Lions Gate via Everett Collection
When we last left our heroes, they had conquered all opponents in the 74th Annual Hunger Games, returned home to their newly refurbished living quarters in District 12, and fallen haplessly to the cannibalism of PTSD. And now we're back! Hitching our wagons once again to laconic Katniss Everdeen and her sweet-natured, just-for-the-camera boyfriend Peeta Mellark as they gear up for a second go at the Capitol's killing fields.
But hold your horses — there's a good hour and a half before we step back into the arena. However, the time spent with Katniss and Peeta before the announcement that they'll be competing again for the ceremonial Quarter Quell does not drag. In fact, it's got some of the film franchise's most interesting commentary about celebrity, reality television, and the media so far, well outweighing the merit of The Hunger Games' satire on the subject matter by having Katniss struggle with her responsibilities as Panem's idol. Does she abide by the command of status quo, delighting in the public's applause for her and keeping them complacently saturated with her smiles and curtsies? Or does Katniss hold three fingers high in opposition to the machine into which she has been thrown? It's a quarrel that the real Jennifer Lawrence would handle with a castigation of the media and a joke about sandwiches, or something... but her stakes are, admittedly, much lower. Harvey Weinstein isn't threatening to kill her secret boyfriend.
Through this chapter, Katniss also grapples with a more personal warfare: her devotion to Gale (despite her inability to commit to the idea of love) and her family, her complicated, moralistic affection for Peeta, her remorse over losing Rue, and her agonizing desire to flee the eye of the public and the Capitol. Oftentimes, Katniss' depression and guilty conscience transcends the bounds of sappy. Her soap opera scenes with a soot-covered Gale really push the limits, saved if only by the undeniable grace and charisma of star Lawrence at every step along the way of this film. So it's sappy, but never too sappy.
In fact, Catching Fire is a masterpiece of pushing limits as far as they'll extend before the point of diminishing returns. Director Francis Lawrence maintains an ambiance that lends to emotional investment but never imposes too much realism as to drip into territories of grit. All of Catching Fire lives in a dreamlike state, a stark contrast to Hunger Games' guttural, grimacing quality that robbed it of the life force Suzanne Collins pumped into her first novel.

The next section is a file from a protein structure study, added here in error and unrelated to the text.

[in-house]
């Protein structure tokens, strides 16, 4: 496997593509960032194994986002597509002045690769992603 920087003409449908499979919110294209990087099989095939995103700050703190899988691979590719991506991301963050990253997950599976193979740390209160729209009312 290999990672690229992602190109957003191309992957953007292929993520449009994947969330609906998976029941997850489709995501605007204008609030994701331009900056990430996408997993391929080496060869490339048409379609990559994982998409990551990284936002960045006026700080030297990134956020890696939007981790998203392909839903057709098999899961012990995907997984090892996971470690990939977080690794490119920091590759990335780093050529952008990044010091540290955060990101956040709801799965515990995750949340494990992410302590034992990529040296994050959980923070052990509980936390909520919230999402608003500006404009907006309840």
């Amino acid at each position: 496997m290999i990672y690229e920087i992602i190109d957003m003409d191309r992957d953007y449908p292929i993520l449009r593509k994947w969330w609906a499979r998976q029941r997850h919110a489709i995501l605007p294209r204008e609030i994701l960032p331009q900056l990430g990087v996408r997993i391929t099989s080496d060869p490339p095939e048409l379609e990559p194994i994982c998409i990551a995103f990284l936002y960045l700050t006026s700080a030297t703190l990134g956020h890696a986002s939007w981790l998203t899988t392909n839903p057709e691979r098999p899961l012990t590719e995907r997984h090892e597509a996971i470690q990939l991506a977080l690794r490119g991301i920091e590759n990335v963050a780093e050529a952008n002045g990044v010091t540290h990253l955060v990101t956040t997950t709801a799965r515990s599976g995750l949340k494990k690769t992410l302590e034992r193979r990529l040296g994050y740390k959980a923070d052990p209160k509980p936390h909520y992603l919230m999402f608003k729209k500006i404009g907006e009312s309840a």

Once we get to the thunderdome, our engines are effectively revved for the "fun part." Katniss, Peeta, and their array of allies and enemies traverse a nightmare course that seems perfectly suited for a videogame spin-off. At this point, we've spent just enough time with the secondary characters to grow a bit fond of them — deliberately obnoxious Finnick, jarringly provocative Johanna, offbeat geeks Beedee and Wiress — but not quite enough to dissolve the mystery surrounding any of them or their true intentions (which become more and more enigmatic as the film progresses). We only need adhere to Katniss and Peeta once tossed in the pit of doom that is the 75th Hunger Games arena, but finding real characters in the other tributes makes for a far more fun round of extreme manhunt.
But Catching Fire doesn't vie for anything particularly grand. It entertains and engages, having fun with and anchoring weight to its characters and circumstances, but stays within the expected confines of what a Hunger Games movie can be. It's a good one, but without shooting for succinctly interesting or surprising work with Katniss and her relationships or taking a stab at anything but the obvious in terms of sending up the militant tyrannical autocracy, it never even closes in on the possibility of being a great one.
Follow @Michael Arbeiter
| Follow @Hollywood_com
In 2004, esteemed directing pair the Coen Brothers wrote and directed The Ladykillers, a crime-comedy starring an actor known best for his dramatic work (at least in recent years), remade from a well-liked but not particularly momentous mid-20th Century film. It was... okay. Kind of funny, highly wacky, a little uneven, largely unsubstantial. Not quite their next The Big Lebowski. But clearly, they had fun working within these parameters, as they're returning to the field with Gambit.